Ricci Institute discusses Corporate Social Responsibility in the Greater Bay Area

September 19, 2021

Marco Carvalho

The future of Macau is increasingly interconnected with the development of the Greater Bay area, but the process of the SAR regional integration is not without risks. Questions such as business ethics in a thriving space – one that promises great opportunities – are seen by the Macau Ricci Institute as something to worry about. The Jesuit think tank is dedicating one of its upcoming events to the issue of disseminating better Corporate Social Responsibility practices in the Greater Bay Area region.

The Ricci Institute of Macau will promote, on September 29th, a virtual forum on the evaluation and dissemination of Corporate Social Responsibility (CSR) practices in the Greater Bay area. The initiative’s main speaker is Jenny Guan, president of the Macau Institute for Corporate Social Responsibility in Greater China. The event will focus on institutional environments and what can change in Corporate Social Responsibility practices with a greater involvement of local businesses in the development of the Greater Bay Area.

The way limited resources are used and the partners of Corporate Social Responsibility practices are chosen have become issues that are seen as a priority both by private entities and regulatory authorities. Corporate Social Responsibility – the voluntary contribution that companies give to sustainable development beyond legal requirements – is inseparable from the idea of ​​business ethics and, in a scenario of increased opportunities such as the Guangdong-Hong Kong-Macau Greater Bay Area, it is more and more important to ensure that reports on Corporate Social Responsibility practices are as transparent and trustworthy as possible, Father Stephan Rothlin, director of the Macau Ricci Institute argues: “I have been promoting business ethics and CSR in Macau and Beijing since 2000. A key issue to further develop Ethics and the Conduct of Business are the Corporate Social Responsibility reports. Some years ago CSR reports have often been used as dishonest green washing PR tools. It appeared just a matter of paying lip service while those firms continued to violate labor rights, to pollute the air, soil and water,” the Swiss priest told O Clarim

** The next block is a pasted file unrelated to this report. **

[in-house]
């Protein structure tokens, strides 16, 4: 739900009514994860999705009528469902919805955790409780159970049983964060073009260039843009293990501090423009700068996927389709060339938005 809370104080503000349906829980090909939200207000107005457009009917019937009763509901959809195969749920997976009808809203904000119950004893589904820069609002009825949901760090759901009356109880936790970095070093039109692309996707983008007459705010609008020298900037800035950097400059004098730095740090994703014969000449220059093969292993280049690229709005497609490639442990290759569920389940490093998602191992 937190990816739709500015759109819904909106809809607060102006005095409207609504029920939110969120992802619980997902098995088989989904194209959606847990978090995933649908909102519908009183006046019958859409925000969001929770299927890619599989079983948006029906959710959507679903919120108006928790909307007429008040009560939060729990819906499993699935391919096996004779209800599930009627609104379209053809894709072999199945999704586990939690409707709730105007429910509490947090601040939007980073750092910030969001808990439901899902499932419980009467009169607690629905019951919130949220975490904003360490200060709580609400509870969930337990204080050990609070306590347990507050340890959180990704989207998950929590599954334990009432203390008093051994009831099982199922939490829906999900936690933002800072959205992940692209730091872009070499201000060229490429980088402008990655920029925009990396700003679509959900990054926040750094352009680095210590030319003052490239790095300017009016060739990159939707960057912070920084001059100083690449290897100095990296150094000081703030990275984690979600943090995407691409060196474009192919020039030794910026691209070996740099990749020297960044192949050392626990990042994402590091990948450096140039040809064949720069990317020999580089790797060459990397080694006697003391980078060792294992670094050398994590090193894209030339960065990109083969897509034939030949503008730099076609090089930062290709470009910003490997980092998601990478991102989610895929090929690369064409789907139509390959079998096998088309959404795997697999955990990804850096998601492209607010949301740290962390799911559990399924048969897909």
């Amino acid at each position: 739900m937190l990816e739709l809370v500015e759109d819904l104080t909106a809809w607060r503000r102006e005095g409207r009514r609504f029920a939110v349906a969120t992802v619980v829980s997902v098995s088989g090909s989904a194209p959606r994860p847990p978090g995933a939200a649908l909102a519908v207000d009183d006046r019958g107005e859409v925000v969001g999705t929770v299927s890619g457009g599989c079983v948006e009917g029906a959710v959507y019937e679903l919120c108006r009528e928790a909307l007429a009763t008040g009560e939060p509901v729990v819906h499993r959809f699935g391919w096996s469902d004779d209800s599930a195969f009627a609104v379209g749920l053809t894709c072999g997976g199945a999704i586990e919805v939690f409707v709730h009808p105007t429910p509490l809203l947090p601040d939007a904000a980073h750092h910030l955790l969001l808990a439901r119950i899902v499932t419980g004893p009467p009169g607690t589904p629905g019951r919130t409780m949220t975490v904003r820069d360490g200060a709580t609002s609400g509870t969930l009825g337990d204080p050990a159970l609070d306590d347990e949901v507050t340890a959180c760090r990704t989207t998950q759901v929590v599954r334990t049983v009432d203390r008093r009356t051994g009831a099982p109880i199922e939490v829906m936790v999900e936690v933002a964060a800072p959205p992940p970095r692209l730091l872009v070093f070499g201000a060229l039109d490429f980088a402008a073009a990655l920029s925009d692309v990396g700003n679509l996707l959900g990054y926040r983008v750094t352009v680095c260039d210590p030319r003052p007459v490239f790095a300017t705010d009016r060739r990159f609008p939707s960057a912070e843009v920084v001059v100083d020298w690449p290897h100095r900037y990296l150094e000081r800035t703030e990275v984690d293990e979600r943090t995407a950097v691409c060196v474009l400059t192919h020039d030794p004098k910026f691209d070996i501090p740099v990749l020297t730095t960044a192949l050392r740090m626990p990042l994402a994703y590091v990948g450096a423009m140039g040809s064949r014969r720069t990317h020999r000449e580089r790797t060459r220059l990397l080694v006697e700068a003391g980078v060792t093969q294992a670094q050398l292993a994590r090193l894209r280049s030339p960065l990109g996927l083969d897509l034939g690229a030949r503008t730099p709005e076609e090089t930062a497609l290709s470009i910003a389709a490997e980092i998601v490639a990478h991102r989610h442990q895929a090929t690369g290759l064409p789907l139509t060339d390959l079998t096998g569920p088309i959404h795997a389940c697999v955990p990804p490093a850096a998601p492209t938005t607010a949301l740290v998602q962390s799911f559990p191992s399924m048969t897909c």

Nevertheless, the panorama has been gradually changing in the People’s Republic of China and Macau could benefit from such changes, Father Rothlin says. The director of the Macau Ricci Institute believes that the SAR can play a leading role in promoting Corporate Social Responsibility practices much more transparent and sustainable: “With the growing consumer movement in Macau and in Mainland China there has also been a growing demand for genuine CSR reports. Consumers wanted to know under which concrete conditions their products are produced and showed outrage when they realized that the workers are still sometimes massively abused, basic security measures just simply ignored. Therefore, the progress of genuine CSR reporting which gained considerable ground in the Guangdong province may have also had a beneficial effect on Macau,” Stephan Rothlin argues. “Macau has the potential to become even the market leader of CSR reporting in the region. The reason is precisely that Macau has impressive local charitable institutions like Caritas going all the way back to the foundation of the Santa Casa da Misericórdia by the first generation of Jesuits who cared especially for vulnerable people like orphans, disabled people and widows whose rights got easily violated. Such an ethical dimension risks getting ignored easily in the midst of fierce competition and corruption,” the director of the Ricci Institute of Macau claims.